Dual chucking saves damaged parts from the scrap heap.
The Harper dual-chuck method boosts productivity 25% while maintaining a 0.0005-in. or better tolerance on roll roundness and runout.
A quick-adjustment feature on the Rotech live chuck lets a Harper setup man true up a worn roll in just minutes.
Because damaged roll centerholes bog down the restoration process, Harper chucks the rolls by their journals rather than suspending them on centers.
Refurbishing a mechanical component can be more cost effective than scrapping it and buying a new one. But the job of reconditioning is not easy when the part weighs tons, tolerances are in tenths, and surfacequalityspecs range from 1 to 2 µ. These challenges, however, are manageable with the right kind of workholding. Just ask Lester Carter, the Charlotte, N.C., plant manager for Harper Corp. of America, a supplier and reconditioner of rolls for the flexographic printing industry.
Harper's roll-reconditioning operation is structured to handle ceramic-coated Anilox rolls, which are laser etched with ink-retention dimples on the surface. A typical roll might be reconditioned five to eight times in its life.
For the most part, rolls come in for reconditioning only because the surface is worn or damaged. Often, the original substrate is still within roundness and runoff specs, so the first step, done on a lathe, is to machine off the old coating and true up the steel substrate. Next follows a plasma stage, where the roll goes to a grinder for sandblasting. This roughens up the substrate just enough to create a good gripping surface for applying a new ceramic coating. The deposit runs 0.0060 to 0.0100 in. oversize to provide enough material for final grinding to size and superfinishing.
The last step, laser engraving, creates a pattern of millions of tiny dimples that distribute ink. Measuring only microns in depth, these dimples transfer ink onto food packaging, labels, and cartons.
At one time, Harper reconditioned its Anilox rolls with a honing process mounted onto a lathe, with the rolls suspended between centers. Today, however, it uses Ecotech grinders equipped with heavy-duty Rotech live chucks at both the workhead and tailstock. At the workhead end, the live chuck locks into the grinder's dead spindle, and the chuck is dogged to the grinder's faceplate to turn the part. With that arrangement, grinder operators load and true up a 1,000-lb roll for regrinding in a matter of minutes.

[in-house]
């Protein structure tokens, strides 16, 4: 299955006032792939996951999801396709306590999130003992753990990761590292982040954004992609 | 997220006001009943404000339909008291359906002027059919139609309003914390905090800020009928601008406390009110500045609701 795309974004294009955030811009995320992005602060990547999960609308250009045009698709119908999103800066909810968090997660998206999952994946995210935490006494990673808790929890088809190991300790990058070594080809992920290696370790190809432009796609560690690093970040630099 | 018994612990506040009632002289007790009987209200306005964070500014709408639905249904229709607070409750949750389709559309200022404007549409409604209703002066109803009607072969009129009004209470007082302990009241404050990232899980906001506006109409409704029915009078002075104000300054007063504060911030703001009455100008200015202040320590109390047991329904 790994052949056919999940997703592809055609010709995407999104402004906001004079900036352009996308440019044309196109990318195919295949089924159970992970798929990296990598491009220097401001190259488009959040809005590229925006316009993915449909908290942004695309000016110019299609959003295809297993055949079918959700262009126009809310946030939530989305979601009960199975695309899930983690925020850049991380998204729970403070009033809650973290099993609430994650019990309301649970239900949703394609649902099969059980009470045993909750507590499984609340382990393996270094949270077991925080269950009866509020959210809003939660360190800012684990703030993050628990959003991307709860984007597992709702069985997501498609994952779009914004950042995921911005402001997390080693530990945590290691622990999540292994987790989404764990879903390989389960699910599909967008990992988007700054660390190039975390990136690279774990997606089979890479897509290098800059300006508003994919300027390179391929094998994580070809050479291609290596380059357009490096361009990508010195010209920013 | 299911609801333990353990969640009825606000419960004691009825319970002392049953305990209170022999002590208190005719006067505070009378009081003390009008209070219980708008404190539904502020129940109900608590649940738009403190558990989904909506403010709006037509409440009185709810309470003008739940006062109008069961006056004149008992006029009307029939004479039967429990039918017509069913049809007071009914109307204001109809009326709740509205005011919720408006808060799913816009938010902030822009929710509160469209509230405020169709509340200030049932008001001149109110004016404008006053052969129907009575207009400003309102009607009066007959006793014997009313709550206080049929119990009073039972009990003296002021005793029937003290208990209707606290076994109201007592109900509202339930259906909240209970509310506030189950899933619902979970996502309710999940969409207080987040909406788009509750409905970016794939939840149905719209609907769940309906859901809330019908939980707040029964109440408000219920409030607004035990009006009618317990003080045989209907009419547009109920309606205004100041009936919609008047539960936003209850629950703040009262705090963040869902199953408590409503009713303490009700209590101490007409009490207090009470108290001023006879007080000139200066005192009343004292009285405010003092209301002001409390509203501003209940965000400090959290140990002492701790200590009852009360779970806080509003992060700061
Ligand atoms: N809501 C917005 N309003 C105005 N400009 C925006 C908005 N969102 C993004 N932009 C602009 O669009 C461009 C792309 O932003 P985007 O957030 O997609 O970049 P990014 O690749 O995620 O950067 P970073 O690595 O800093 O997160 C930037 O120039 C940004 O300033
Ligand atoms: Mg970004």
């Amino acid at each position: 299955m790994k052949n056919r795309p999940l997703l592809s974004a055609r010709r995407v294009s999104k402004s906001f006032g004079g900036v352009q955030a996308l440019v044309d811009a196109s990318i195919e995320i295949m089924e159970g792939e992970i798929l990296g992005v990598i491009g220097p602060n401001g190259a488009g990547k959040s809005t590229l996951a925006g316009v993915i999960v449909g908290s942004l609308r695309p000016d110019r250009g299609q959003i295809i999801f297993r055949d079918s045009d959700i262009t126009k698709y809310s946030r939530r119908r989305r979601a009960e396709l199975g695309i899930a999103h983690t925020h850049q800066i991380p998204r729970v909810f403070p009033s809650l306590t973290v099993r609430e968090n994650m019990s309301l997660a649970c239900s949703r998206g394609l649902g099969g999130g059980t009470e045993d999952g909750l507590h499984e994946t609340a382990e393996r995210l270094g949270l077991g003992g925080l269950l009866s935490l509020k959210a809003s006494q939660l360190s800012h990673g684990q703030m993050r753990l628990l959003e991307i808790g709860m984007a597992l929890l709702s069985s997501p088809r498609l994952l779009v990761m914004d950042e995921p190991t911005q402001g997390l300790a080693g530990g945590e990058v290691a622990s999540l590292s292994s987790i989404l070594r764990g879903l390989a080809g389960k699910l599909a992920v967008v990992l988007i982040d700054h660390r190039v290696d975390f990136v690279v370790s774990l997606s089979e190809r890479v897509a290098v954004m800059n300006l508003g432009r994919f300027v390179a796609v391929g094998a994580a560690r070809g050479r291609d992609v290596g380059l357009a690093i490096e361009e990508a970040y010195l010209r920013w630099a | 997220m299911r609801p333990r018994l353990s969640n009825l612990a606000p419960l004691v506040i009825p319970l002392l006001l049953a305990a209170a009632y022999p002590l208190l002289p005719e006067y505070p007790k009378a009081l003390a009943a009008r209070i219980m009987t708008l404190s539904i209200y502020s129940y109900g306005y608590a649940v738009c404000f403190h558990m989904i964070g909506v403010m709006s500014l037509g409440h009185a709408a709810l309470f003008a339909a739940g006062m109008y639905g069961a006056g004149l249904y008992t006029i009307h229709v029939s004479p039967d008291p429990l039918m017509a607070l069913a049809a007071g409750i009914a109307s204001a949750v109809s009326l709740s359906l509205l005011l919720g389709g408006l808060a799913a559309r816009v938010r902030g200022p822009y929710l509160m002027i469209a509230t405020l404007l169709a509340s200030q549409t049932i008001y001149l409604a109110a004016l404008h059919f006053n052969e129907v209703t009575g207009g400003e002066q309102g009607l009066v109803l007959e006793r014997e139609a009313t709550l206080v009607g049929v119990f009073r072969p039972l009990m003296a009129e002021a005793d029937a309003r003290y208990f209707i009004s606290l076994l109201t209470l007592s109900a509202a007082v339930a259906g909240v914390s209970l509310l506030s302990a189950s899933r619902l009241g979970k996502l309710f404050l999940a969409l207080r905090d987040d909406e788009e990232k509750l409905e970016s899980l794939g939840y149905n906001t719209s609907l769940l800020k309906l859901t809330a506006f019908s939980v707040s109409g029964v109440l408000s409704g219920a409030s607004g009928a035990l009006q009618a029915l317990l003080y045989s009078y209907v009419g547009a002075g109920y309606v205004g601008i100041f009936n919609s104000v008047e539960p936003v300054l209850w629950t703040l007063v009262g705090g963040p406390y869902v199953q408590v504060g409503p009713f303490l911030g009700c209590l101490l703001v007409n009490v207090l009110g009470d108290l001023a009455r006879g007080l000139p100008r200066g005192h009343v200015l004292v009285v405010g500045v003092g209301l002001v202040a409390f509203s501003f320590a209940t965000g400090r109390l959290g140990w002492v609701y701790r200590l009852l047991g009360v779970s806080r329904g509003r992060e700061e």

The three-jaw chucks, from Rotech Internationale, Porter, Tex., feature ceramic rolling elements and a "quick-true" system. This makes it easy for the operator to locate the roll on the grinder's centerline through simple touch-off indication. In addition, claims Rotech, the chucks are the first standard ones able to handle heavy workpieces—in Harper's case, weight capacities reach 30,000 lb—and still hold runout tolerances within 0.0005 in. Many reconditioned rolls even leave Harper round within 0.0001 in.
When good centers go bad
The drilled centerholes on roll journals take a beating when they are installed in a mill or printing plant. Millwrights typically use the centerholes to lift and swing a roll into place, then they hammer on the center to jog the roll into final location. With this sort of abuse, says Dale McMillian, president of Rotech, it's no wonder that so many centers are a wreck by the time they arrive at reconditioners like Harper.
The poor condition of the centers makes the restoration process time-consuming, skill-dependent, and iffy, remarks Keith Jordan, Harper production supervisor. "First, the journal is made of hardened steel, which requires grinding, not simple drilling," he comments. "Second, finding a true centerline on a damaged roll is tricky and uncertain. It takes a lot of experience, judgment, and finesse—and a little bit of luck. In addition, restoration work, with all its variables, places a costly diamond tool at risk."
Harper solved the "bad-centerhole" problem by bypassing it. Rather than spending time to restore the centers then suspend the rolls by those centers, it simply chucks the rolls by the journals. This method, says Carter, "is faster and gives a more accurate final result, provided you have the right chuck."
In fact, the dual-chucking approach increased Harper's throughput 25% and improved part quality and yield. "All reconditioned rolls leave our shop with roundness and runout in the fivetenths range," comments Carter. Dual chucking also lets the company recondition rolls that once would have been scrap. "Every roll we rescue saves the customer about half the cost of a new roll," he says. "So there's a lot at stake."
The customer cost varies with size and condition of the roll process. "And by every measure, the reconditioned roll is as good as new," says Carter.
"With the 50% saving versus a new roll, it's obvious that the more rolls we can rescue, the better it is for our customers. Our dual-chuck grinding method has brought back a lot of rolls that were headed for the scrap pile and saved our customers millions in aggregate."
Ecotech's Curtis Gibbs, who has worked with a lot of roll reconditioners, adds that the Harper dual-chuck method carries a good idea one step further. "Many shops use a Rotech live chuck at the tailstock but stick with the live center at the workhead end," says Gibbs. "That way, they need to recondition only one of the roll centers. Or alternatively, they put the least damaged end of the roll at the workhead and chuck the other end."
"Since we make both heavyduty live centers and live chucks, it doesn't matter to us which method the roll shop uses," adds Rotech's McMillian. "However, the Harper dual-chuck method eliminates one more variable in a very exacting process. And the roll is held during reconditioning much more like it is in actual use. After all, the rolls ride on their journals during operation in the printing press."